Gap will close all of its stores in Ireland and the United Kingdom by September 31st and move fully online as it adjusts to the changes in customer shopping habits after the pandemic.
American apparel retailer Banana Republic and Old Navy-owned Old Navy announced that company-operated stores will be affected by the closings in a Thursday statement. It also stated that plans were underway to sell outlets in France or Italy.
According to the company, the retreat is the result of a strategic review of the European business, which began last year with the goal of “finding new, more cost-effective” ways to serve customers in the region.
Gap ( ) announced in October a three-year plan to close nearly a third of its North American retail footprint. The company, like its rivals, has had to adapt to the rapid shift to e-commerce that was accelerated by the coronavirus epidemic, which has impacted brick-and-mortar stores and led to the bankruptcy of well-known brands such as Brooks Brothers.
Gap blamed “market dynamic” for closing stores in Ireland and the United Kingdom on Thursday. It said that the closures will be done in a “phased fashion” until September. It declined to say how many jobs would be lost.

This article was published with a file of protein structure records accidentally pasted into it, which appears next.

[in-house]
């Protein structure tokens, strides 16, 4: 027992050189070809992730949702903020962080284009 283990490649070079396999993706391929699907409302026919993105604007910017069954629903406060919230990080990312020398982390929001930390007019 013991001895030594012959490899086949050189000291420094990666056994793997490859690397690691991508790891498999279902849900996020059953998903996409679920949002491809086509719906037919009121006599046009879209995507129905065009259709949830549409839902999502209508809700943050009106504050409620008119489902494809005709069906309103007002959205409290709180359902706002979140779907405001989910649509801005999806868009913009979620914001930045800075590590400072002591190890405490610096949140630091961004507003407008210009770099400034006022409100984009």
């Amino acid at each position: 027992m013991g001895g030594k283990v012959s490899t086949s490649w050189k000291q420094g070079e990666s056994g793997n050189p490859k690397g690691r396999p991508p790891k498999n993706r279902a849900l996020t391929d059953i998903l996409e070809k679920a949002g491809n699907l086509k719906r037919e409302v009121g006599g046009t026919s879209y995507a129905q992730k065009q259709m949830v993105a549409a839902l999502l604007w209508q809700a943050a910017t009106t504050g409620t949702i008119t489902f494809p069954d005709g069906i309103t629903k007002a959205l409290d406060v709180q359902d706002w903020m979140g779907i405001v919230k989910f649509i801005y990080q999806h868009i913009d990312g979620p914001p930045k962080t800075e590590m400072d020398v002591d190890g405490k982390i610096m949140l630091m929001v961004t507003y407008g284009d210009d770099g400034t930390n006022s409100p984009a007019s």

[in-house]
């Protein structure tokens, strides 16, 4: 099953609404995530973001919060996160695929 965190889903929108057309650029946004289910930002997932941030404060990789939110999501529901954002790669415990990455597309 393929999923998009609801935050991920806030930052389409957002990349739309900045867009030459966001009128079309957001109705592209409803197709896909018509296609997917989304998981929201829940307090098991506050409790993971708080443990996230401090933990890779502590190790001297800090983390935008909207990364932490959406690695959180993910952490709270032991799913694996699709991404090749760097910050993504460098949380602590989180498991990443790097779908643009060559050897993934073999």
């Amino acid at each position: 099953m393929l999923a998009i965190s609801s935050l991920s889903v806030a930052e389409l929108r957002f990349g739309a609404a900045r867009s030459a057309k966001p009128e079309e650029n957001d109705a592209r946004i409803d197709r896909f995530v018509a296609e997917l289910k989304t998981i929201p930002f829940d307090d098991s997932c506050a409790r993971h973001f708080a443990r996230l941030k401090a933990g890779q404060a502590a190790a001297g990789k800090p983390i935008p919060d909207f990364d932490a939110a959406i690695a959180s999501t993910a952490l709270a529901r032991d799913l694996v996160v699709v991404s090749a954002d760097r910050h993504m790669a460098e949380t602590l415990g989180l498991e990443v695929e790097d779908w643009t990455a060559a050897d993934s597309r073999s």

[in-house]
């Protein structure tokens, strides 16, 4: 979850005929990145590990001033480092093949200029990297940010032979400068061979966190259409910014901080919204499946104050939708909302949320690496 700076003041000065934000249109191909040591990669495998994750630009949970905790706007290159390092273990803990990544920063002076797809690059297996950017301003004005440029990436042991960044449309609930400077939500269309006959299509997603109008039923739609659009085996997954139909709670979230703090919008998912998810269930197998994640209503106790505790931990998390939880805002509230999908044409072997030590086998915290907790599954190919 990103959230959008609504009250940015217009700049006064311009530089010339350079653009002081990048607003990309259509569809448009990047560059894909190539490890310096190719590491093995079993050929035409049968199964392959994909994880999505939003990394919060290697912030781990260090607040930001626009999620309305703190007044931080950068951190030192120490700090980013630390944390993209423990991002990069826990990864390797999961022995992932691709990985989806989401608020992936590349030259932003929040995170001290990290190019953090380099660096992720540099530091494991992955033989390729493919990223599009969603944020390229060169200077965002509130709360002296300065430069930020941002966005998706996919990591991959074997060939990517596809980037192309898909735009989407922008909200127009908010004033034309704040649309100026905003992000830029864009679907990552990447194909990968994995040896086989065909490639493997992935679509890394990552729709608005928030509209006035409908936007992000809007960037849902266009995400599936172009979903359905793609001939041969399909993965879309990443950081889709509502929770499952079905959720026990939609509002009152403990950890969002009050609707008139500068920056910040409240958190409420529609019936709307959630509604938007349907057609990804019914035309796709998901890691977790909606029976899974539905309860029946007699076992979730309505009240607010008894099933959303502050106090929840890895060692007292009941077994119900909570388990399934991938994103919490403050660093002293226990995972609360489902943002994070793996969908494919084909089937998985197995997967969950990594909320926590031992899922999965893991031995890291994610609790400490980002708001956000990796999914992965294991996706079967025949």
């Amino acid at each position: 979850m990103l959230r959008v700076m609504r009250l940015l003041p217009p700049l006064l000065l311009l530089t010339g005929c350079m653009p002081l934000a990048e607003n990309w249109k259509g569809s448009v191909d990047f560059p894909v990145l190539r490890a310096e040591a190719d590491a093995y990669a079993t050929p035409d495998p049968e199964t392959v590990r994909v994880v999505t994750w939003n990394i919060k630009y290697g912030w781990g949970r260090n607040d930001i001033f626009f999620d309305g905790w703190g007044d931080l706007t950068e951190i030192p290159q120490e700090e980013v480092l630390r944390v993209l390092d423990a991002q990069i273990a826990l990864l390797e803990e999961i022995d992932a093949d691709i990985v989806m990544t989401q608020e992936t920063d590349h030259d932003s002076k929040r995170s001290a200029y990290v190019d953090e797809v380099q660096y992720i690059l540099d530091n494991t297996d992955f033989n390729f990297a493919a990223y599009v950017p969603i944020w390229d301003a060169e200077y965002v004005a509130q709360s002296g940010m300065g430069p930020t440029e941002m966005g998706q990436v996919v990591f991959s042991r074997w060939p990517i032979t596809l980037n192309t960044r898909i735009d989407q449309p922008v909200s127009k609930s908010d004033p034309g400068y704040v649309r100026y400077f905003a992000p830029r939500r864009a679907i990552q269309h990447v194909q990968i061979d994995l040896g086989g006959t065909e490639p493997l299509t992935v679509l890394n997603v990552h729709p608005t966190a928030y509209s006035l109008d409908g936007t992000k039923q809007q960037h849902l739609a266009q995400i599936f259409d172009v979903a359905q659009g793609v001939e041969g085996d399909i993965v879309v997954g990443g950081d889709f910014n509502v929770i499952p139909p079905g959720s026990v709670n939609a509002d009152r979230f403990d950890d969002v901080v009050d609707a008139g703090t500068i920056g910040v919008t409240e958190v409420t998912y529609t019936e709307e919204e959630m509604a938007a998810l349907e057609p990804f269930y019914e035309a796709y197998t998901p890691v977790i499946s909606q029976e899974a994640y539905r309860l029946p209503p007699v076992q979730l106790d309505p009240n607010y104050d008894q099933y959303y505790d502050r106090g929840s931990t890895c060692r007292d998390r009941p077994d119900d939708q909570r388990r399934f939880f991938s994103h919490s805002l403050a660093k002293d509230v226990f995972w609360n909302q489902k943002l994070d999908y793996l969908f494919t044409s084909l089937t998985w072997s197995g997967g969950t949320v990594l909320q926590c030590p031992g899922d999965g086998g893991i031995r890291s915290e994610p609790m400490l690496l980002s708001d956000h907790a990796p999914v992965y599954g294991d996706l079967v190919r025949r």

The company stated that it is moving thoughtfully through the consultation process together with its European team. It also said that they would provide transition assistance and support for their colleagues as we try to close down stores.
It stated that it was in talks with a potential partner in Italy and negotiating to acquire Gap stores in France from Hermione People and Brands (retail branch of property developer FIB).
The gap was established in London in 1987. It is the first American expansion. It is present in Ireland since 2006.
Susannah Streeter, Hargreaves Lansdown senior investment and markets analyst, stated that Gap was decades ahead of the competition in providing the athleisure styles that have been so popular during the pandemic.
However, the brand has had difficulty competing with a growing number o rivals in “casual space”, especially given the “languishing footfall” in shopping centers and main streets where many of its shops are located, she said in a Thursday research note.
The brand’s physical departure will be a major blow to Britain’s main streets. They are already struggling from the closing of Debenhams which was the country’s largest department store chain.